When you are self-employed and work from home, it can be very difficult to actually plan a vacation -- as in, a period of time where you stop working, whether or not you are going somewhere. As those of us who work from home know so well, work hours can quickly expand into our leisure time. Thoughts such as "I'll just quickly check my work email" are the first step to letting your work take over your personal as well as your professional life.
Not that it is always a bad thing. Clients may really appreciate it if you check your email in the evening, making yourself available to help them (if you so choose) with a last minute deadline or a pressing question. But this approach can also make it difficult to break away from needy clients (or a workaholic attitude) when you are planning time off, whether for a trip or just to give yourself some time to relax at home.
This is an issue for me right now because my husband and I are planning to go out of town for a week (a whole week!). Although I do plan on taking my computer and picking up wifi where possible, I also don't plan on working a whole lot. I want mainly to be able to check email, blog about the trip, download pictures from my camera, and perhaps write a little if I am so inspired.
Here are a few tips (things I have done or am doing for this trip) to help you take your vacation without work encroaching.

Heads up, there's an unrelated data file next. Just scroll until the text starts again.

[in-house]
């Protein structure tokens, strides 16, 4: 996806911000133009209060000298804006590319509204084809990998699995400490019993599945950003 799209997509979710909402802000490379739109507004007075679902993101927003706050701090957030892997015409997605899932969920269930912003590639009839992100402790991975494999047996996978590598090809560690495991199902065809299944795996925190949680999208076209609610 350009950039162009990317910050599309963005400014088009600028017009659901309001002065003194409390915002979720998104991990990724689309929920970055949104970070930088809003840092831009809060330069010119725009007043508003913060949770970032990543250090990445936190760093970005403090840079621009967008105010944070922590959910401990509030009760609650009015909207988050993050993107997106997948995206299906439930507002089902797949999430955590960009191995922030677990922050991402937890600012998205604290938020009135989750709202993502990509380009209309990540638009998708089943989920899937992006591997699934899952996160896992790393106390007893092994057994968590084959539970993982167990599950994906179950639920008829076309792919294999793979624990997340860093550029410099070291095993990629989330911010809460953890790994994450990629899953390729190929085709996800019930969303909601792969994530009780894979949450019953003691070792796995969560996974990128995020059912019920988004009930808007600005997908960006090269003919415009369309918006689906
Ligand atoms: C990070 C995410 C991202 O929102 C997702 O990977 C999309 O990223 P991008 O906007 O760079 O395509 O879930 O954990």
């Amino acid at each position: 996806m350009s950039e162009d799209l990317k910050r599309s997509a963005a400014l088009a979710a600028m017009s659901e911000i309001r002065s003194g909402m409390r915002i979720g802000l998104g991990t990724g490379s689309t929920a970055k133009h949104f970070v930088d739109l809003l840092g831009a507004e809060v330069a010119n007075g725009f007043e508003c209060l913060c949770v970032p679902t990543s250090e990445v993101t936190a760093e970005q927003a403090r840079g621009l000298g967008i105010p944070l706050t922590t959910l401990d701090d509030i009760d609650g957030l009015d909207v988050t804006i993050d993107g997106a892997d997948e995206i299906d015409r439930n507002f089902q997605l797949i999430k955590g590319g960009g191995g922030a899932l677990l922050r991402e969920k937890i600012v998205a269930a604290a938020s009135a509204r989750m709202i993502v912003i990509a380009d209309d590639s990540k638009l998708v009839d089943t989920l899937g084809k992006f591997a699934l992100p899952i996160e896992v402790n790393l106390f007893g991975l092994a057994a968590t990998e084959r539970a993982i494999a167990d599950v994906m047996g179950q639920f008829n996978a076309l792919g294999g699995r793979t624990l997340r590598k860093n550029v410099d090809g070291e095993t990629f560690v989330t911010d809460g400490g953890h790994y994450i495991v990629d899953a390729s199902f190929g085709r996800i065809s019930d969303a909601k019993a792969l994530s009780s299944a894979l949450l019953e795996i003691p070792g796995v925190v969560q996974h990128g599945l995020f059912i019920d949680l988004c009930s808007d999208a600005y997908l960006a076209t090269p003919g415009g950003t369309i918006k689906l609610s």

- Let your clients know well in advance. I informed my regular clients a month in advance of our trip. A reminder a week prior is also a good idea. That allows them to assign any work early that they might want done over your vacation.
- Set a vacation response on your email. For those clients who have forgotten about your vacation, a vacation message on your email can provide a reminder (and hopefully head off any complaints about you not responding to your emails soon enough).
- Plan ahead. Your clients only bear so much responsibility. It's your job to plan your schedule leading up to the vacation so that you accomplish everything that needs to be done before you leave. That's why informing your clients early is such a good idea -- getting the assignments in as soon as possible will give you plenty of time to get everything done if you plan ahead. Likewise, it's also your responsibility to say no if a client tries to give you too much work, or a last minute project that you know you can't finish before you leave. Let them know you don't have time to do it before your vacation, and suggest that you do it as soon as you get back.
Of course, this won't solve all your problems -- I remember once, despite my best efforts to plan, when I ended up being up until the wee hours of the morning finishing my work before a vacation. There have been other vacations, too, when work came along as something to do while traveling -- but I don't recommend that approach. It's much nicer to start your vacation knowing everything is done and you are free to enjoy yourself!